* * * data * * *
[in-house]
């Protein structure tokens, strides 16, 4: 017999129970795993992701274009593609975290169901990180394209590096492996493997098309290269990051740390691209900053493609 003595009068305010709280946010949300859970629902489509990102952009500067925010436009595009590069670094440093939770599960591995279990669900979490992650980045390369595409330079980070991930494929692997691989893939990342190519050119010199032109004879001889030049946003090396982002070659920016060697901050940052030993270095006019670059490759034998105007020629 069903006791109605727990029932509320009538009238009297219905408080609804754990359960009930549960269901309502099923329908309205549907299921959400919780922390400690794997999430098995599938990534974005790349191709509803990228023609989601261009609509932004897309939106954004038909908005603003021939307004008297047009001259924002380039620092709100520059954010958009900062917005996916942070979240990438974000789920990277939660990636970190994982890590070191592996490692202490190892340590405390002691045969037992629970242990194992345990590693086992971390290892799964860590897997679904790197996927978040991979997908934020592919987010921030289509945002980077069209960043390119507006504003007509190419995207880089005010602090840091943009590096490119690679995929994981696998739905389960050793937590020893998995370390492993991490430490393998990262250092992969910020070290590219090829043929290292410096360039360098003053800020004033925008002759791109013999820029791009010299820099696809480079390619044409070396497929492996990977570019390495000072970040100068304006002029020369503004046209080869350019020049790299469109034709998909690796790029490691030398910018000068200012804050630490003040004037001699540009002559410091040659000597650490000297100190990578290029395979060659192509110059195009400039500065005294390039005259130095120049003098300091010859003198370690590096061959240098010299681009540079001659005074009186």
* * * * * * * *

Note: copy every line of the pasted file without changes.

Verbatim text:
[in-house]
């Protein structure tokens, strides 16, 4: 017999129970795993992701274009593609975290169901990180394209590096492996493997098309290269990051740390691209900053493609 003595009068305010709280946010949300859970629902489509990102952009500067925010436009595009590069670094440093939770599960591995279990669900979490992650980045390369595409330079980070991930494929692997691989893939990342190519050119010199032109004879001889030049946003090396982002070659920016060697901050940052030993270095006019670059490759034998105007020629 069903006791109605727990029932509320009538009238009297219905408080609804754990359960009930549960269901309502099923329908309205549907299921959400919780922390400690794997999430098995599938990534974005790349191709509803990228023609989601261009609509932004897309939106954004038909908005603003021939307004008297047009001259924002380039620092709100520059954010958009900062917005996916942070979240990438974000789920990277939660990636970190994982890590070191592996490692202490190892340590405390002691045969037992629970242990194992345990590693086992971390290892799964860590897997679904790197996927978040991979997908934020592919987010921030289509945002980077069209960043390119507006504003007509190419995207880089005010602090840091943009590096490119690679995929994981696998739905389960050793937590020893998995370390492993991490430490393998990262250092992969910020070290590219090829043929290292410096360039360098003053800020004033925008002759791109013999820029791009010299820099696809480079390619044409070396497929492996990977570019390495000072970040100068304006002029020369503004046209080869350019020049790299469109034709998909690796790029490691030398910018000068200012804050630490003040004037001699540009002559410091040659000597650490000297100190990578290029395979060659192509110059195009400039500065005294390039005259130095120049003098300091010859003198370690590096061959240098010299681009540079001659005074009186």